You drink a variety of things on any given day. Water, sure. Coffee, oh yes. And in the evening, you'll probably have a few beers or shots or what-have-you. Behold, Fittish's guide to everything you're drinking, and how to do it better.
Drink more of it. If you're like most Americans, you're not drinking enough. The internet consensus seems to be that 75% of you aren't. When you're dehydrated, your body is more prone to fatigue and is hindered from holding onto vitamins and nutrients. It can even cramp up during important sporting events. Get hydrated and you won't be as prone to binge eating, you'll burn fat easier, and process toxins better. In sum, your life will just be better.
Surprisingly enough, that old "eight by eight" rule, or eight eight-ounce glasses of water per day, is a bunch of crap. The current recommendation is about 3.7 liters a day for men, and 2.7 liters for women. Having trouble visualizing it? It's a little more than six venti cups from Starbucks. And even though that sporty friend of yours looks ridiculous always carrying around a water bottle, it's commonly accepted that when you've got a bottle present, you're more likely to drink.
There are two main problems with fruit juices: high sugar and low fiber. Juices seem great at first glance—hey, fruit in a bottle!—but pack too much of a punch. Even without added sugar, juices separate much of the fiber from the fruit, and fiber slows down how fast your body absorbs carbs. Your blood sugar spikes, resulting in a soaring high and a crushing low. But even without the ups and downs, nutritionists still call it "the fastest way to gain weight." The better option? Eat whole fruit.
And a quick word on juice cleanses: yes, they will make you lose weight, primarily because you're partially starving yourself. But doctors warn the weight loss is temporary, and furthermore there's no evidence the body needs to be cleansed in the first place.
Americans drink a lot of soda/pop/Coke—44 gallons a year, according to a study in 2013. And that was recession-bled; in 1998, Americans were drinking 58 gallons a year. These products have the same downside as fruit juices—obesity—along with tooth enamel erosion. And then there's diet soda. While that whole "gives rats cancer" thing doesn't have a lot of credibility, there is a possible connection between artificial sweeteners making you hungrier. Don't drink diet if you can help it.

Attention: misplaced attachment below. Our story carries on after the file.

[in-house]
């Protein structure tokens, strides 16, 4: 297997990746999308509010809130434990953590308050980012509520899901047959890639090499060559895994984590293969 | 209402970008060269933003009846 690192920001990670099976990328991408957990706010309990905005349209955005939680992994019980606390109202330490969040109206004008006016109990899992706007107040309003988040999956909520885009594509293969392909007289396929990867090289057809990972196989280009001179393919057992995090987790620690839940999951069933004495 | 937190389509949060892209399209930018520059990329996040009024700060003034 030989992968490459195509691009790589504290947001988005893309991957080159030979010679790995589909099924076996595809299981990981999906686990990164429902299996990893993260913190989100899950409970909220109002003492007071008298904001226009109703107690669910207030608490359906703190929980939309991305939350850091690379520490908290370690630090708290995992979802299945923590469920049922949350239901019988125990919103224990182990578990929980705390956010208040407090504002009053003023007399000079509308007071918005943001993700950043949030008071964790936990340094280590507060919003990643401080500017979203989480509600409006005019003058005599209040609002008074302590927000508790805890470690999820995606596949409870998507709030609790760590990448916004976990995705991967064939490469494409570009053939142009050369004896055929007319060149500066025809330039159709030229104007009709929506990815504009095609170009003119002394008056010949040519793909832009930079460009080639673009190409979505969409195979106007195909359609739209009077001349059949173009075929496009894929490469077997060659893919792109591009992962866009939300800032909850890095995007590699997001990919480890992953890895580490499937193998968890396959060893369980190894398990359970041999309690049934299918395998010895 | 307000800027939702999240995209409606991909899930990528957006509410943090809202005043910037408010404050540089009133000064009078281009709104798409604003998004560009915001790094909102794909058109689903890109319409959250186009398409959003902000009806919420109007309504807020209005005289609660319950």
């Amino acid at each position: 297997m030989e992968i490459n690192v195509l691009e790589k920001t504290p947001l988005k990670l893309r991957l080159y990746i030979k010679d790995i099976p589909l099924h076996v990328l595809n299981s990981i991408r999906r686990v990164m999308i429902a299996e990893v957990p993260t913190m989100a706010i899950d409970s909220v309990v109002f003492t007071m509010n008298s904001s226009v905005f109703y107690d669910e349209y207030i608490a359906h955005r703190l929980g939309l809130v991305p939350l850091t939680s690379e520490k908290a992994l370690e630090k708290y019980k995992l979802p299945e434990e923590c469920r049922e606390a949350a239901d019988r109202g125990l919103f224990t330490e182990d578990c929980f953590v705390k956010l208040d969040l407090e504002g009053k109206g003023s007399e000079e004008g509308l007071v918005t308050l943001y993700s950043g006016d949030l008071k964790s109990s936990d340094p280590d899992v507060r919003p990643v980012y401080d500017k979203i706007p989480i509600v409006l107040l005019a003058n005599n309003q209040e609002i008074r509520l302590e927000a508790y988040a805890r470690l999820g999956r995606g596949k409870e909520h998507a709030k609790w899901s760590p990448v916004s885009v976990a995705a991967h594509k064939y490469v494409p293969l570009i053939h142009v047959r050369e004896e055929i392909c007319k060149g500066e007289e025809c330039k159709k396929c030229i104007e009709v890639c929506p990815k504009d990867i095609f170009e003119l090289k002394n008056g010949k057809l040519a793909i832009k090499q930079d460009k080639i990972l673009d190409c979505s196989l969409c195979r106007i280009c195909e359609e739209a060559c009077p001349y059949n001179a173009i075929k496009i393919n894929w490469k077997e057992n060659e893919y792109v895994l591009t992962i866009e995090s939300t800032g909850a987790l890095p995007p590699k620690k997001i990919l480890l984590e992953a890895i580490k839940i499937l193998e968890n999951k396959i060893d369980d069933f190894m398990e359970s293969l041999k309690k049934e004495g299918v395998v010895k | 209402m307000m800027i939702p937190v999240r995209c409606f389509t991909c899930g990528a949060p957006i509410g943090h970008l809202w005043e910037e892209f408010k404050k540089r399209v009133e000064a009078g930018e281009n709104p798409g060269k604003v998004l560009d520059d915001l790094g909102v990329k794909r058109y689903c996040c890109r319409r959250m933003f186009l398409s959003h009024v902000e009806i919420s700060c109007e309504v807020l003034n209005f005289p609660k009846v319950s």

A much better option is sparkling water. It's zero calories, hydrates as well as still water, and its only one potential side effect is flatulence (rarely) .
Coffee dehydrates, right? Not if you're used to it. This study, published in January, examined 52 regular coffee drinkers for three-day periods as they drank only water or water and coffee. The conclusion was that there was no significant difference in hydration levels.
That's not to say that coffee doesn't have its risks—caffeine is still addictive, and its effects can include increased heart rate, increased blood pressure, and occasional irregular heartbeat. Then there's the massive calories that accompany with a mocha-frappa-whatever, and it's a double-edged sword when you're combining caffeine with peak athletic performance. But otherwise, coffee isn't the worst.
Don't drink energy drinks. You're not a 17-year-old skateboarder.
And now, a word on alcohol in general from the Mayo Clinic:
Drinking too much alcohol increases your risk of high blood pressure, high triglycerides, liver damage, obesity, certain types of cancer, accidents and other problems. In addition, drinking too much alcohol regularly can cause weakened heart muscle (cardiomyopathy), leading to symptoms of heart failure in some people. If you have heart failure or a weak heart, you should avoid alcohol completely.
Moving on . . .
Beer, despite its calories, is still helping keep your heart healthy, reducing the chances of diabetes, lowering blood pressure (probably from all that coffee), and more. Switching from regular to light beer will save about a third of the calories and around half the carbs. But don't kid yourself—you're buying beer for the label, according to this recent study.
Red wine contains the antioxidant resveratrol, which has preliminarily been linked to reducing bad cholesterol, help fight obesity, and a host of other things. Science has only proven these things in mice, and while right now there's no proof that wine is any better for you than beer or other spirits, it's at least promising. White wine also contains antioxidants, so you're not sacrificing much.
Well, if it's not any better than wine, liquor isn't any worse. This study, using pigs, showed that vodka and wine, in the same doses, achieved about the same thing in terms of reducing cardiovascular risk. Individually, all liquors claim to have unique health benefits, with schools of thought around whiskey, tequila, absinthe, and even Malort. Basically, don't wake up in a gutter and you have a decent argument for health benefits.
And there it is, everything you need to know about drinking. Now go and do likewise.